How-to Recognize Early Talent or Giftedness?

How-to Recognize Early Talent or Giftedness?

Tal­ented or gifted chil­dren have high lev­els of energy and enthu­si­asm, and spend hours play­ing or prac­tic­ing in a field of inter­est for the acqui­si­tion of knowl­edge and skills.

To repeat what oth­ers have said, requires edu­ca­tion; to chal­lenge it, requires brains.” ~ Mary Pet­ti­bone Poole

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Tal­ented or gifted chil­dren show some gen­eral traits. Olszeweski-Kubilius et al. sug­gest look­ing for signs of “rage to mas­ter” – intense inter­est and hours spent in play­ing or prac­tic­ing in a field of inter­est – acqui­si­tion of knowl­edge and skills and high lev­els of energy and enthu­si­asm. Draw­ing real­is­ti­cally or imi­tat­ing the style of other artists at an early age, for exam­ple, are early signs of artis­tic tal­ent. Be alert for above-average inter­est and abil­ity in your child.

Bates and Mun­day sug­gest look­ing for signs of extra­or­di­nary adult-like abil­ity in a cer­tain area – child prodi­gies can per­form in some cog­ni­tively demand­ing field at the level of a pro­fes­sional. Chess and music are areas, where a large num­ber of child prodi­gies have been found. Other areas include writ­ing, visual arts and mathematics.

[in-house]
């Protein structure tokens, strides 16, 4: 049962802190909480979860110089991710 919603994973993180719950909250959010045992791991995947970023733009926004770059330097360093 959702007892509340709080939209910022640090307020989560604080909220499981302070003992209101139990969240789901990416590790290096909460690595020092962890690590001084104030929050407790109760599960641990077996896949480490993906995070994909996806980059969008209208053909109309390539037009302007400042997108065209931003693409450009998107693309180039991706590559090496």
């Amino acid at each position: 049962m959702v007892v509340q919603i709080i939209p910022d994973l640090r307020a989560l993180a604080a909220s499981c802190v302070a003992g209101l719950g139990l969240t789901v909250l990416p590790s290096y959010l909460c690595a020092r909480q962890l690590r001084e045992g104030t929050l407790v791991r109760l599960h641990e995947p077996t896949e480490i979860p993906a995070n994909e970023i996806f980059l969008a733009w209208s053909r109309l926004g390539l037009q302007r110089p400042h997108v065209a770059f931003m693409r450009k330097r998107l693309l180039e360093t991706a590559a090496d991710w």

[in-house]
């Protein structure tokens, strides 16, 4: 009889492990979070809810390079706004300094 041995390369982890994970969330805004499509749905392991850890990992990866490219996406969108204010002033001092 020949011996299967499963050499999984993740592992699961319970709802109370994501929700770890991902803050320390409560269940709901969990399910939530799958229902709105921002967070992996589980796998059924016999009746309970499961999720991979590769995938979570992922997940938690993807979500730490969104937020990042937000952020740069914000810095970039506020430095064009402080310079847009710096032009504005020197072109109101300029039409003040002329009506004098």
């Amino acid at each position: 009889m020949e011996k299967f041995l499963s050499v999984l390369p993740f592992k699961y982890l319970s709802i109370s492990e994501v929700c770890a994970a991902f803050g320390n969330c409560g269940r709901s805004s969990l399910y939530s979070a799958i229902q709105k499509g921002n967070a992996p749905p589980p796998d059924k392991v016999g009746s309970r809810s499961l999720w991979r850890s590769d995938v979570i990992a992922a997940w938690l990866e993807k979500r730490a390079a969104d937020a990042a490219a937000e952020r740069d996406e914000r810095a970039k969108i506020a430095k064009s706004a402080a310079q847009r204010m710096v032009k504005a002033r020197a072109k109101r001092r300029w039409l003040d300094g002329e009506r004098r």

Be obser­vant of your child’s curios­ity or inter­est about a topic or domain, abil­ity to focus and con­cen­trate on learn­ing in that domain, desire to play with tools in that domain, and higher abil­ity than other chil­dren of the same age.

Bates, J. & Mun­day, S. (2005). Able, Gifted and Tal­ented. Lon­don: Con­tin­uum Inter­na­tional Pub­lish­ing.
Mac­In­tyre, C. (2008). Gifted and Tal­ented Chil­dren 4–11. Oxford: Rout­ledge.
Olszeweski-Kubilius, P., Limburg-Weber, L. & Pfeif­fer, S. (2003). Early Gifts: Rec­og­niz­ing and Nur­tur­ing Children’s Tal­ents. Texas: Prufrock Press.